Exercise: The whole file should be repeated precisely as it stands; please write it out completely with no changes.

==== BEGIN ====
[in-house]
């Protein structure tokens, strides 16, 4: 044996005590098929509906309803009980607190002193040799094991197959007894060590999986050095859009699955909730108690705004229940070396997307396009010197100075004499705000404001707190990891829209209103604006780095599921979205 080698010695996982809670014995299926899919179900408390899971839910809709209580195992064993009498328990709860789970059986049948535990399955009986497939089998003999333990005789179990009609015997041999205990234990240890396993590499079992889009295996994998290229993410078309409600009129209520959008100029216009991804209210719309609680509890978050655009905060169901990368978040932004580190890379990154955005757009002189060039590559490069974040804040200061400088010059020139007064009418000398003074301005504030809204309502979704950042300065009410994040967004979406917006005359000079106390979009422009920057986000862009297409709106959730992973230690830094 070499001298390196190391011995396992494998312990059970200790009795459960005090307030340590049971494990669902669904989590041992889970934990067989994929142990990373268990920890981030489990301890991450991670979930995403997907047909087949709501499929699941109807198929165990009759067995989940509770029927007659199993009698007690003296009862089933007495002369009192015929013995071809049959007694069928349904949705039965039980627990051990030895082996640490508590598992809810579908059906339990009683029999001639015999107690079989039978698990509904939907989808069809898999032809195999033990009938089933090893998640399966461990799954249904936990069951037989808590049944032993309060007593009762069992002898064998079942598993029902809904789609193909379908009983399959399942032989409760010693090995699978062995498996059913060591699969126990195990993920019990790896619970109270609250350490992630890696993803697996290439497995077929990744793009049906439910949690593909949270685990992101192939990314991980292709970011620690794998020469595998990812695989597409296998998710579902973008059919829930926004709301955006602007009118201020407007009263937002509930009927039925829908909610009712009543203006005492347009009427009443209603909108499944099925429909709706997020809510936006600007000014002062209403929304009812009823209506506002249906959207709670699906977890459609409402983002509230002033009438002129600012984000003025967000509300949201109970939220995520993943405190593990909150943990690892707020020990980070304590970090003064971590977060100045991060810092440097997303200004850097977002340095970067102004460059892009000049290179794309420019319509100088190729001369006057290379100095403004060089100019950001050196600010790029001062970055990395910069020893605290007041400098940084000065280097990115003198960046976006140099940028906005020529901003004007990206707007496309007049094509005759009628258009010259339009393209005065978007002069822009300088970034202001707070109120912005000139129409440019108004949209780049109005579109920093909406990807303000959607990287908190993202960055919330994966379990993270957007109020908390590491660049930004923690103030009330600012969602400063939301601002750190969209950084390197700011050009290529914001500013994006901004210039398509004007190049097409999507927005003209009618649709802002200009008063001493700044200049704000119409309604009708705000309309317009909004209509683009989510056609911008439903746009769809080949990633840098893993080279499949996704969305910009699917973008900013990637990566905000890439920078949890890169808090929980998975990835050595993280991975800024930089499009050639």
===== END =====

[in-house]
């Protein structure tokens, strides 16, 4: 044996005590098929509906309803009980607190002193040799094991197959007894060590999986050095859009699955909730108690705004229940070396997307396009010197100075004499705000404001707190990891829209209103604006780095599921979205 080698010695996982809670014995299926899919179900408390899971839910809709209580195992064993009498328990709860789970059986049948535990399955009986497939089998003999333990005789179990009609015997041999205990234990240890396993590499079992889009295996994998290229993410078309409600009129209520959008100029216009991804209210719309609680509890978050655009905060169901990368978040932004580190890379990154955005757009002189060039590559490069974040804040200061400088010059020139007064009418000398003074301005504030809204309502979704950042300065009410994040967004979406917006005359000079106390979009422009920057986000862009297409709106959730992973230690830094 070499001298390196190391011995396992494998312990059970200790009795459960005090307030340590049971494990669902669904989590041992889970934990067989994929142990990373268990920890981030489990301890991450991670979930995403997907047909087949709501499929699941109807198929165990009759067995989940509770029927007659199993009698007690003296009862089933007495002369009192015929013995071809049959007694069928349904949705039965039980627990051990030895082996640490508590598992809810579908059906339990009683029999001639015999107690079989039978698990509904939907989808069809898999032809195999033990009938089933090893998640399966461990799954249904936990069951037989808590049944032993309060007593009762069992002898064998079942598993029902809904789609193909379908009983399959399942032989409760010693090995699978062995498996059913060591699969126990195990993920019990790896619970109270609250350490992630890696993803697996290439497995077929990744793009049906439910949690593909949270685990992101192939990314991980292709970011620690794998020469595998990812695989597409296998998710579902973008059919829930926004709301955006602007009118201020407007009263937002509930009927039925829908909610009712009543203006005492347009009427009443209603909108499944099925429909709706997020809510936006600007000014002062209403929304009812009823209506506002249906959207709670699906977890459609409402983002509230002033009438002129600012984000003025967000509300949201109970939220995520993943405190593990909150943990690892707020020990980070304590970090003064971590977060100045991060810092440097997303200004850097977002340095970067102004460059892009000049290179794309420019319509100088190729001369006057290379100095403004060089100019950001050196600010790029001062970055990395910069020893605290007041400098940084000065280097990115003198960046976006140099940028906005020529901003004007990206707007496309007049094509005759009628258009010259339009393209005065978007002069822009300088970034202001707070109120912005000139129409440019108004949209780049109005579109920093909406990807303000959607990287908190993202960055919330994966379990993270957007109020908390590491660049930004923690103030009330600012969602400063939301601002750190969209950084390197700011050009290529914001500013994006901004210039398509004007190049097409999507927005003209009618649709802002200009008063001493700044200049704000119409309604009708705000309309317009909004209509683009989510056609911008439903746009769809080949990633840098893993080279499949996704969305910009699917973008900013990637990566905000890439920078949890890169808090929980998975990835050595993280991975800024930089499009050639």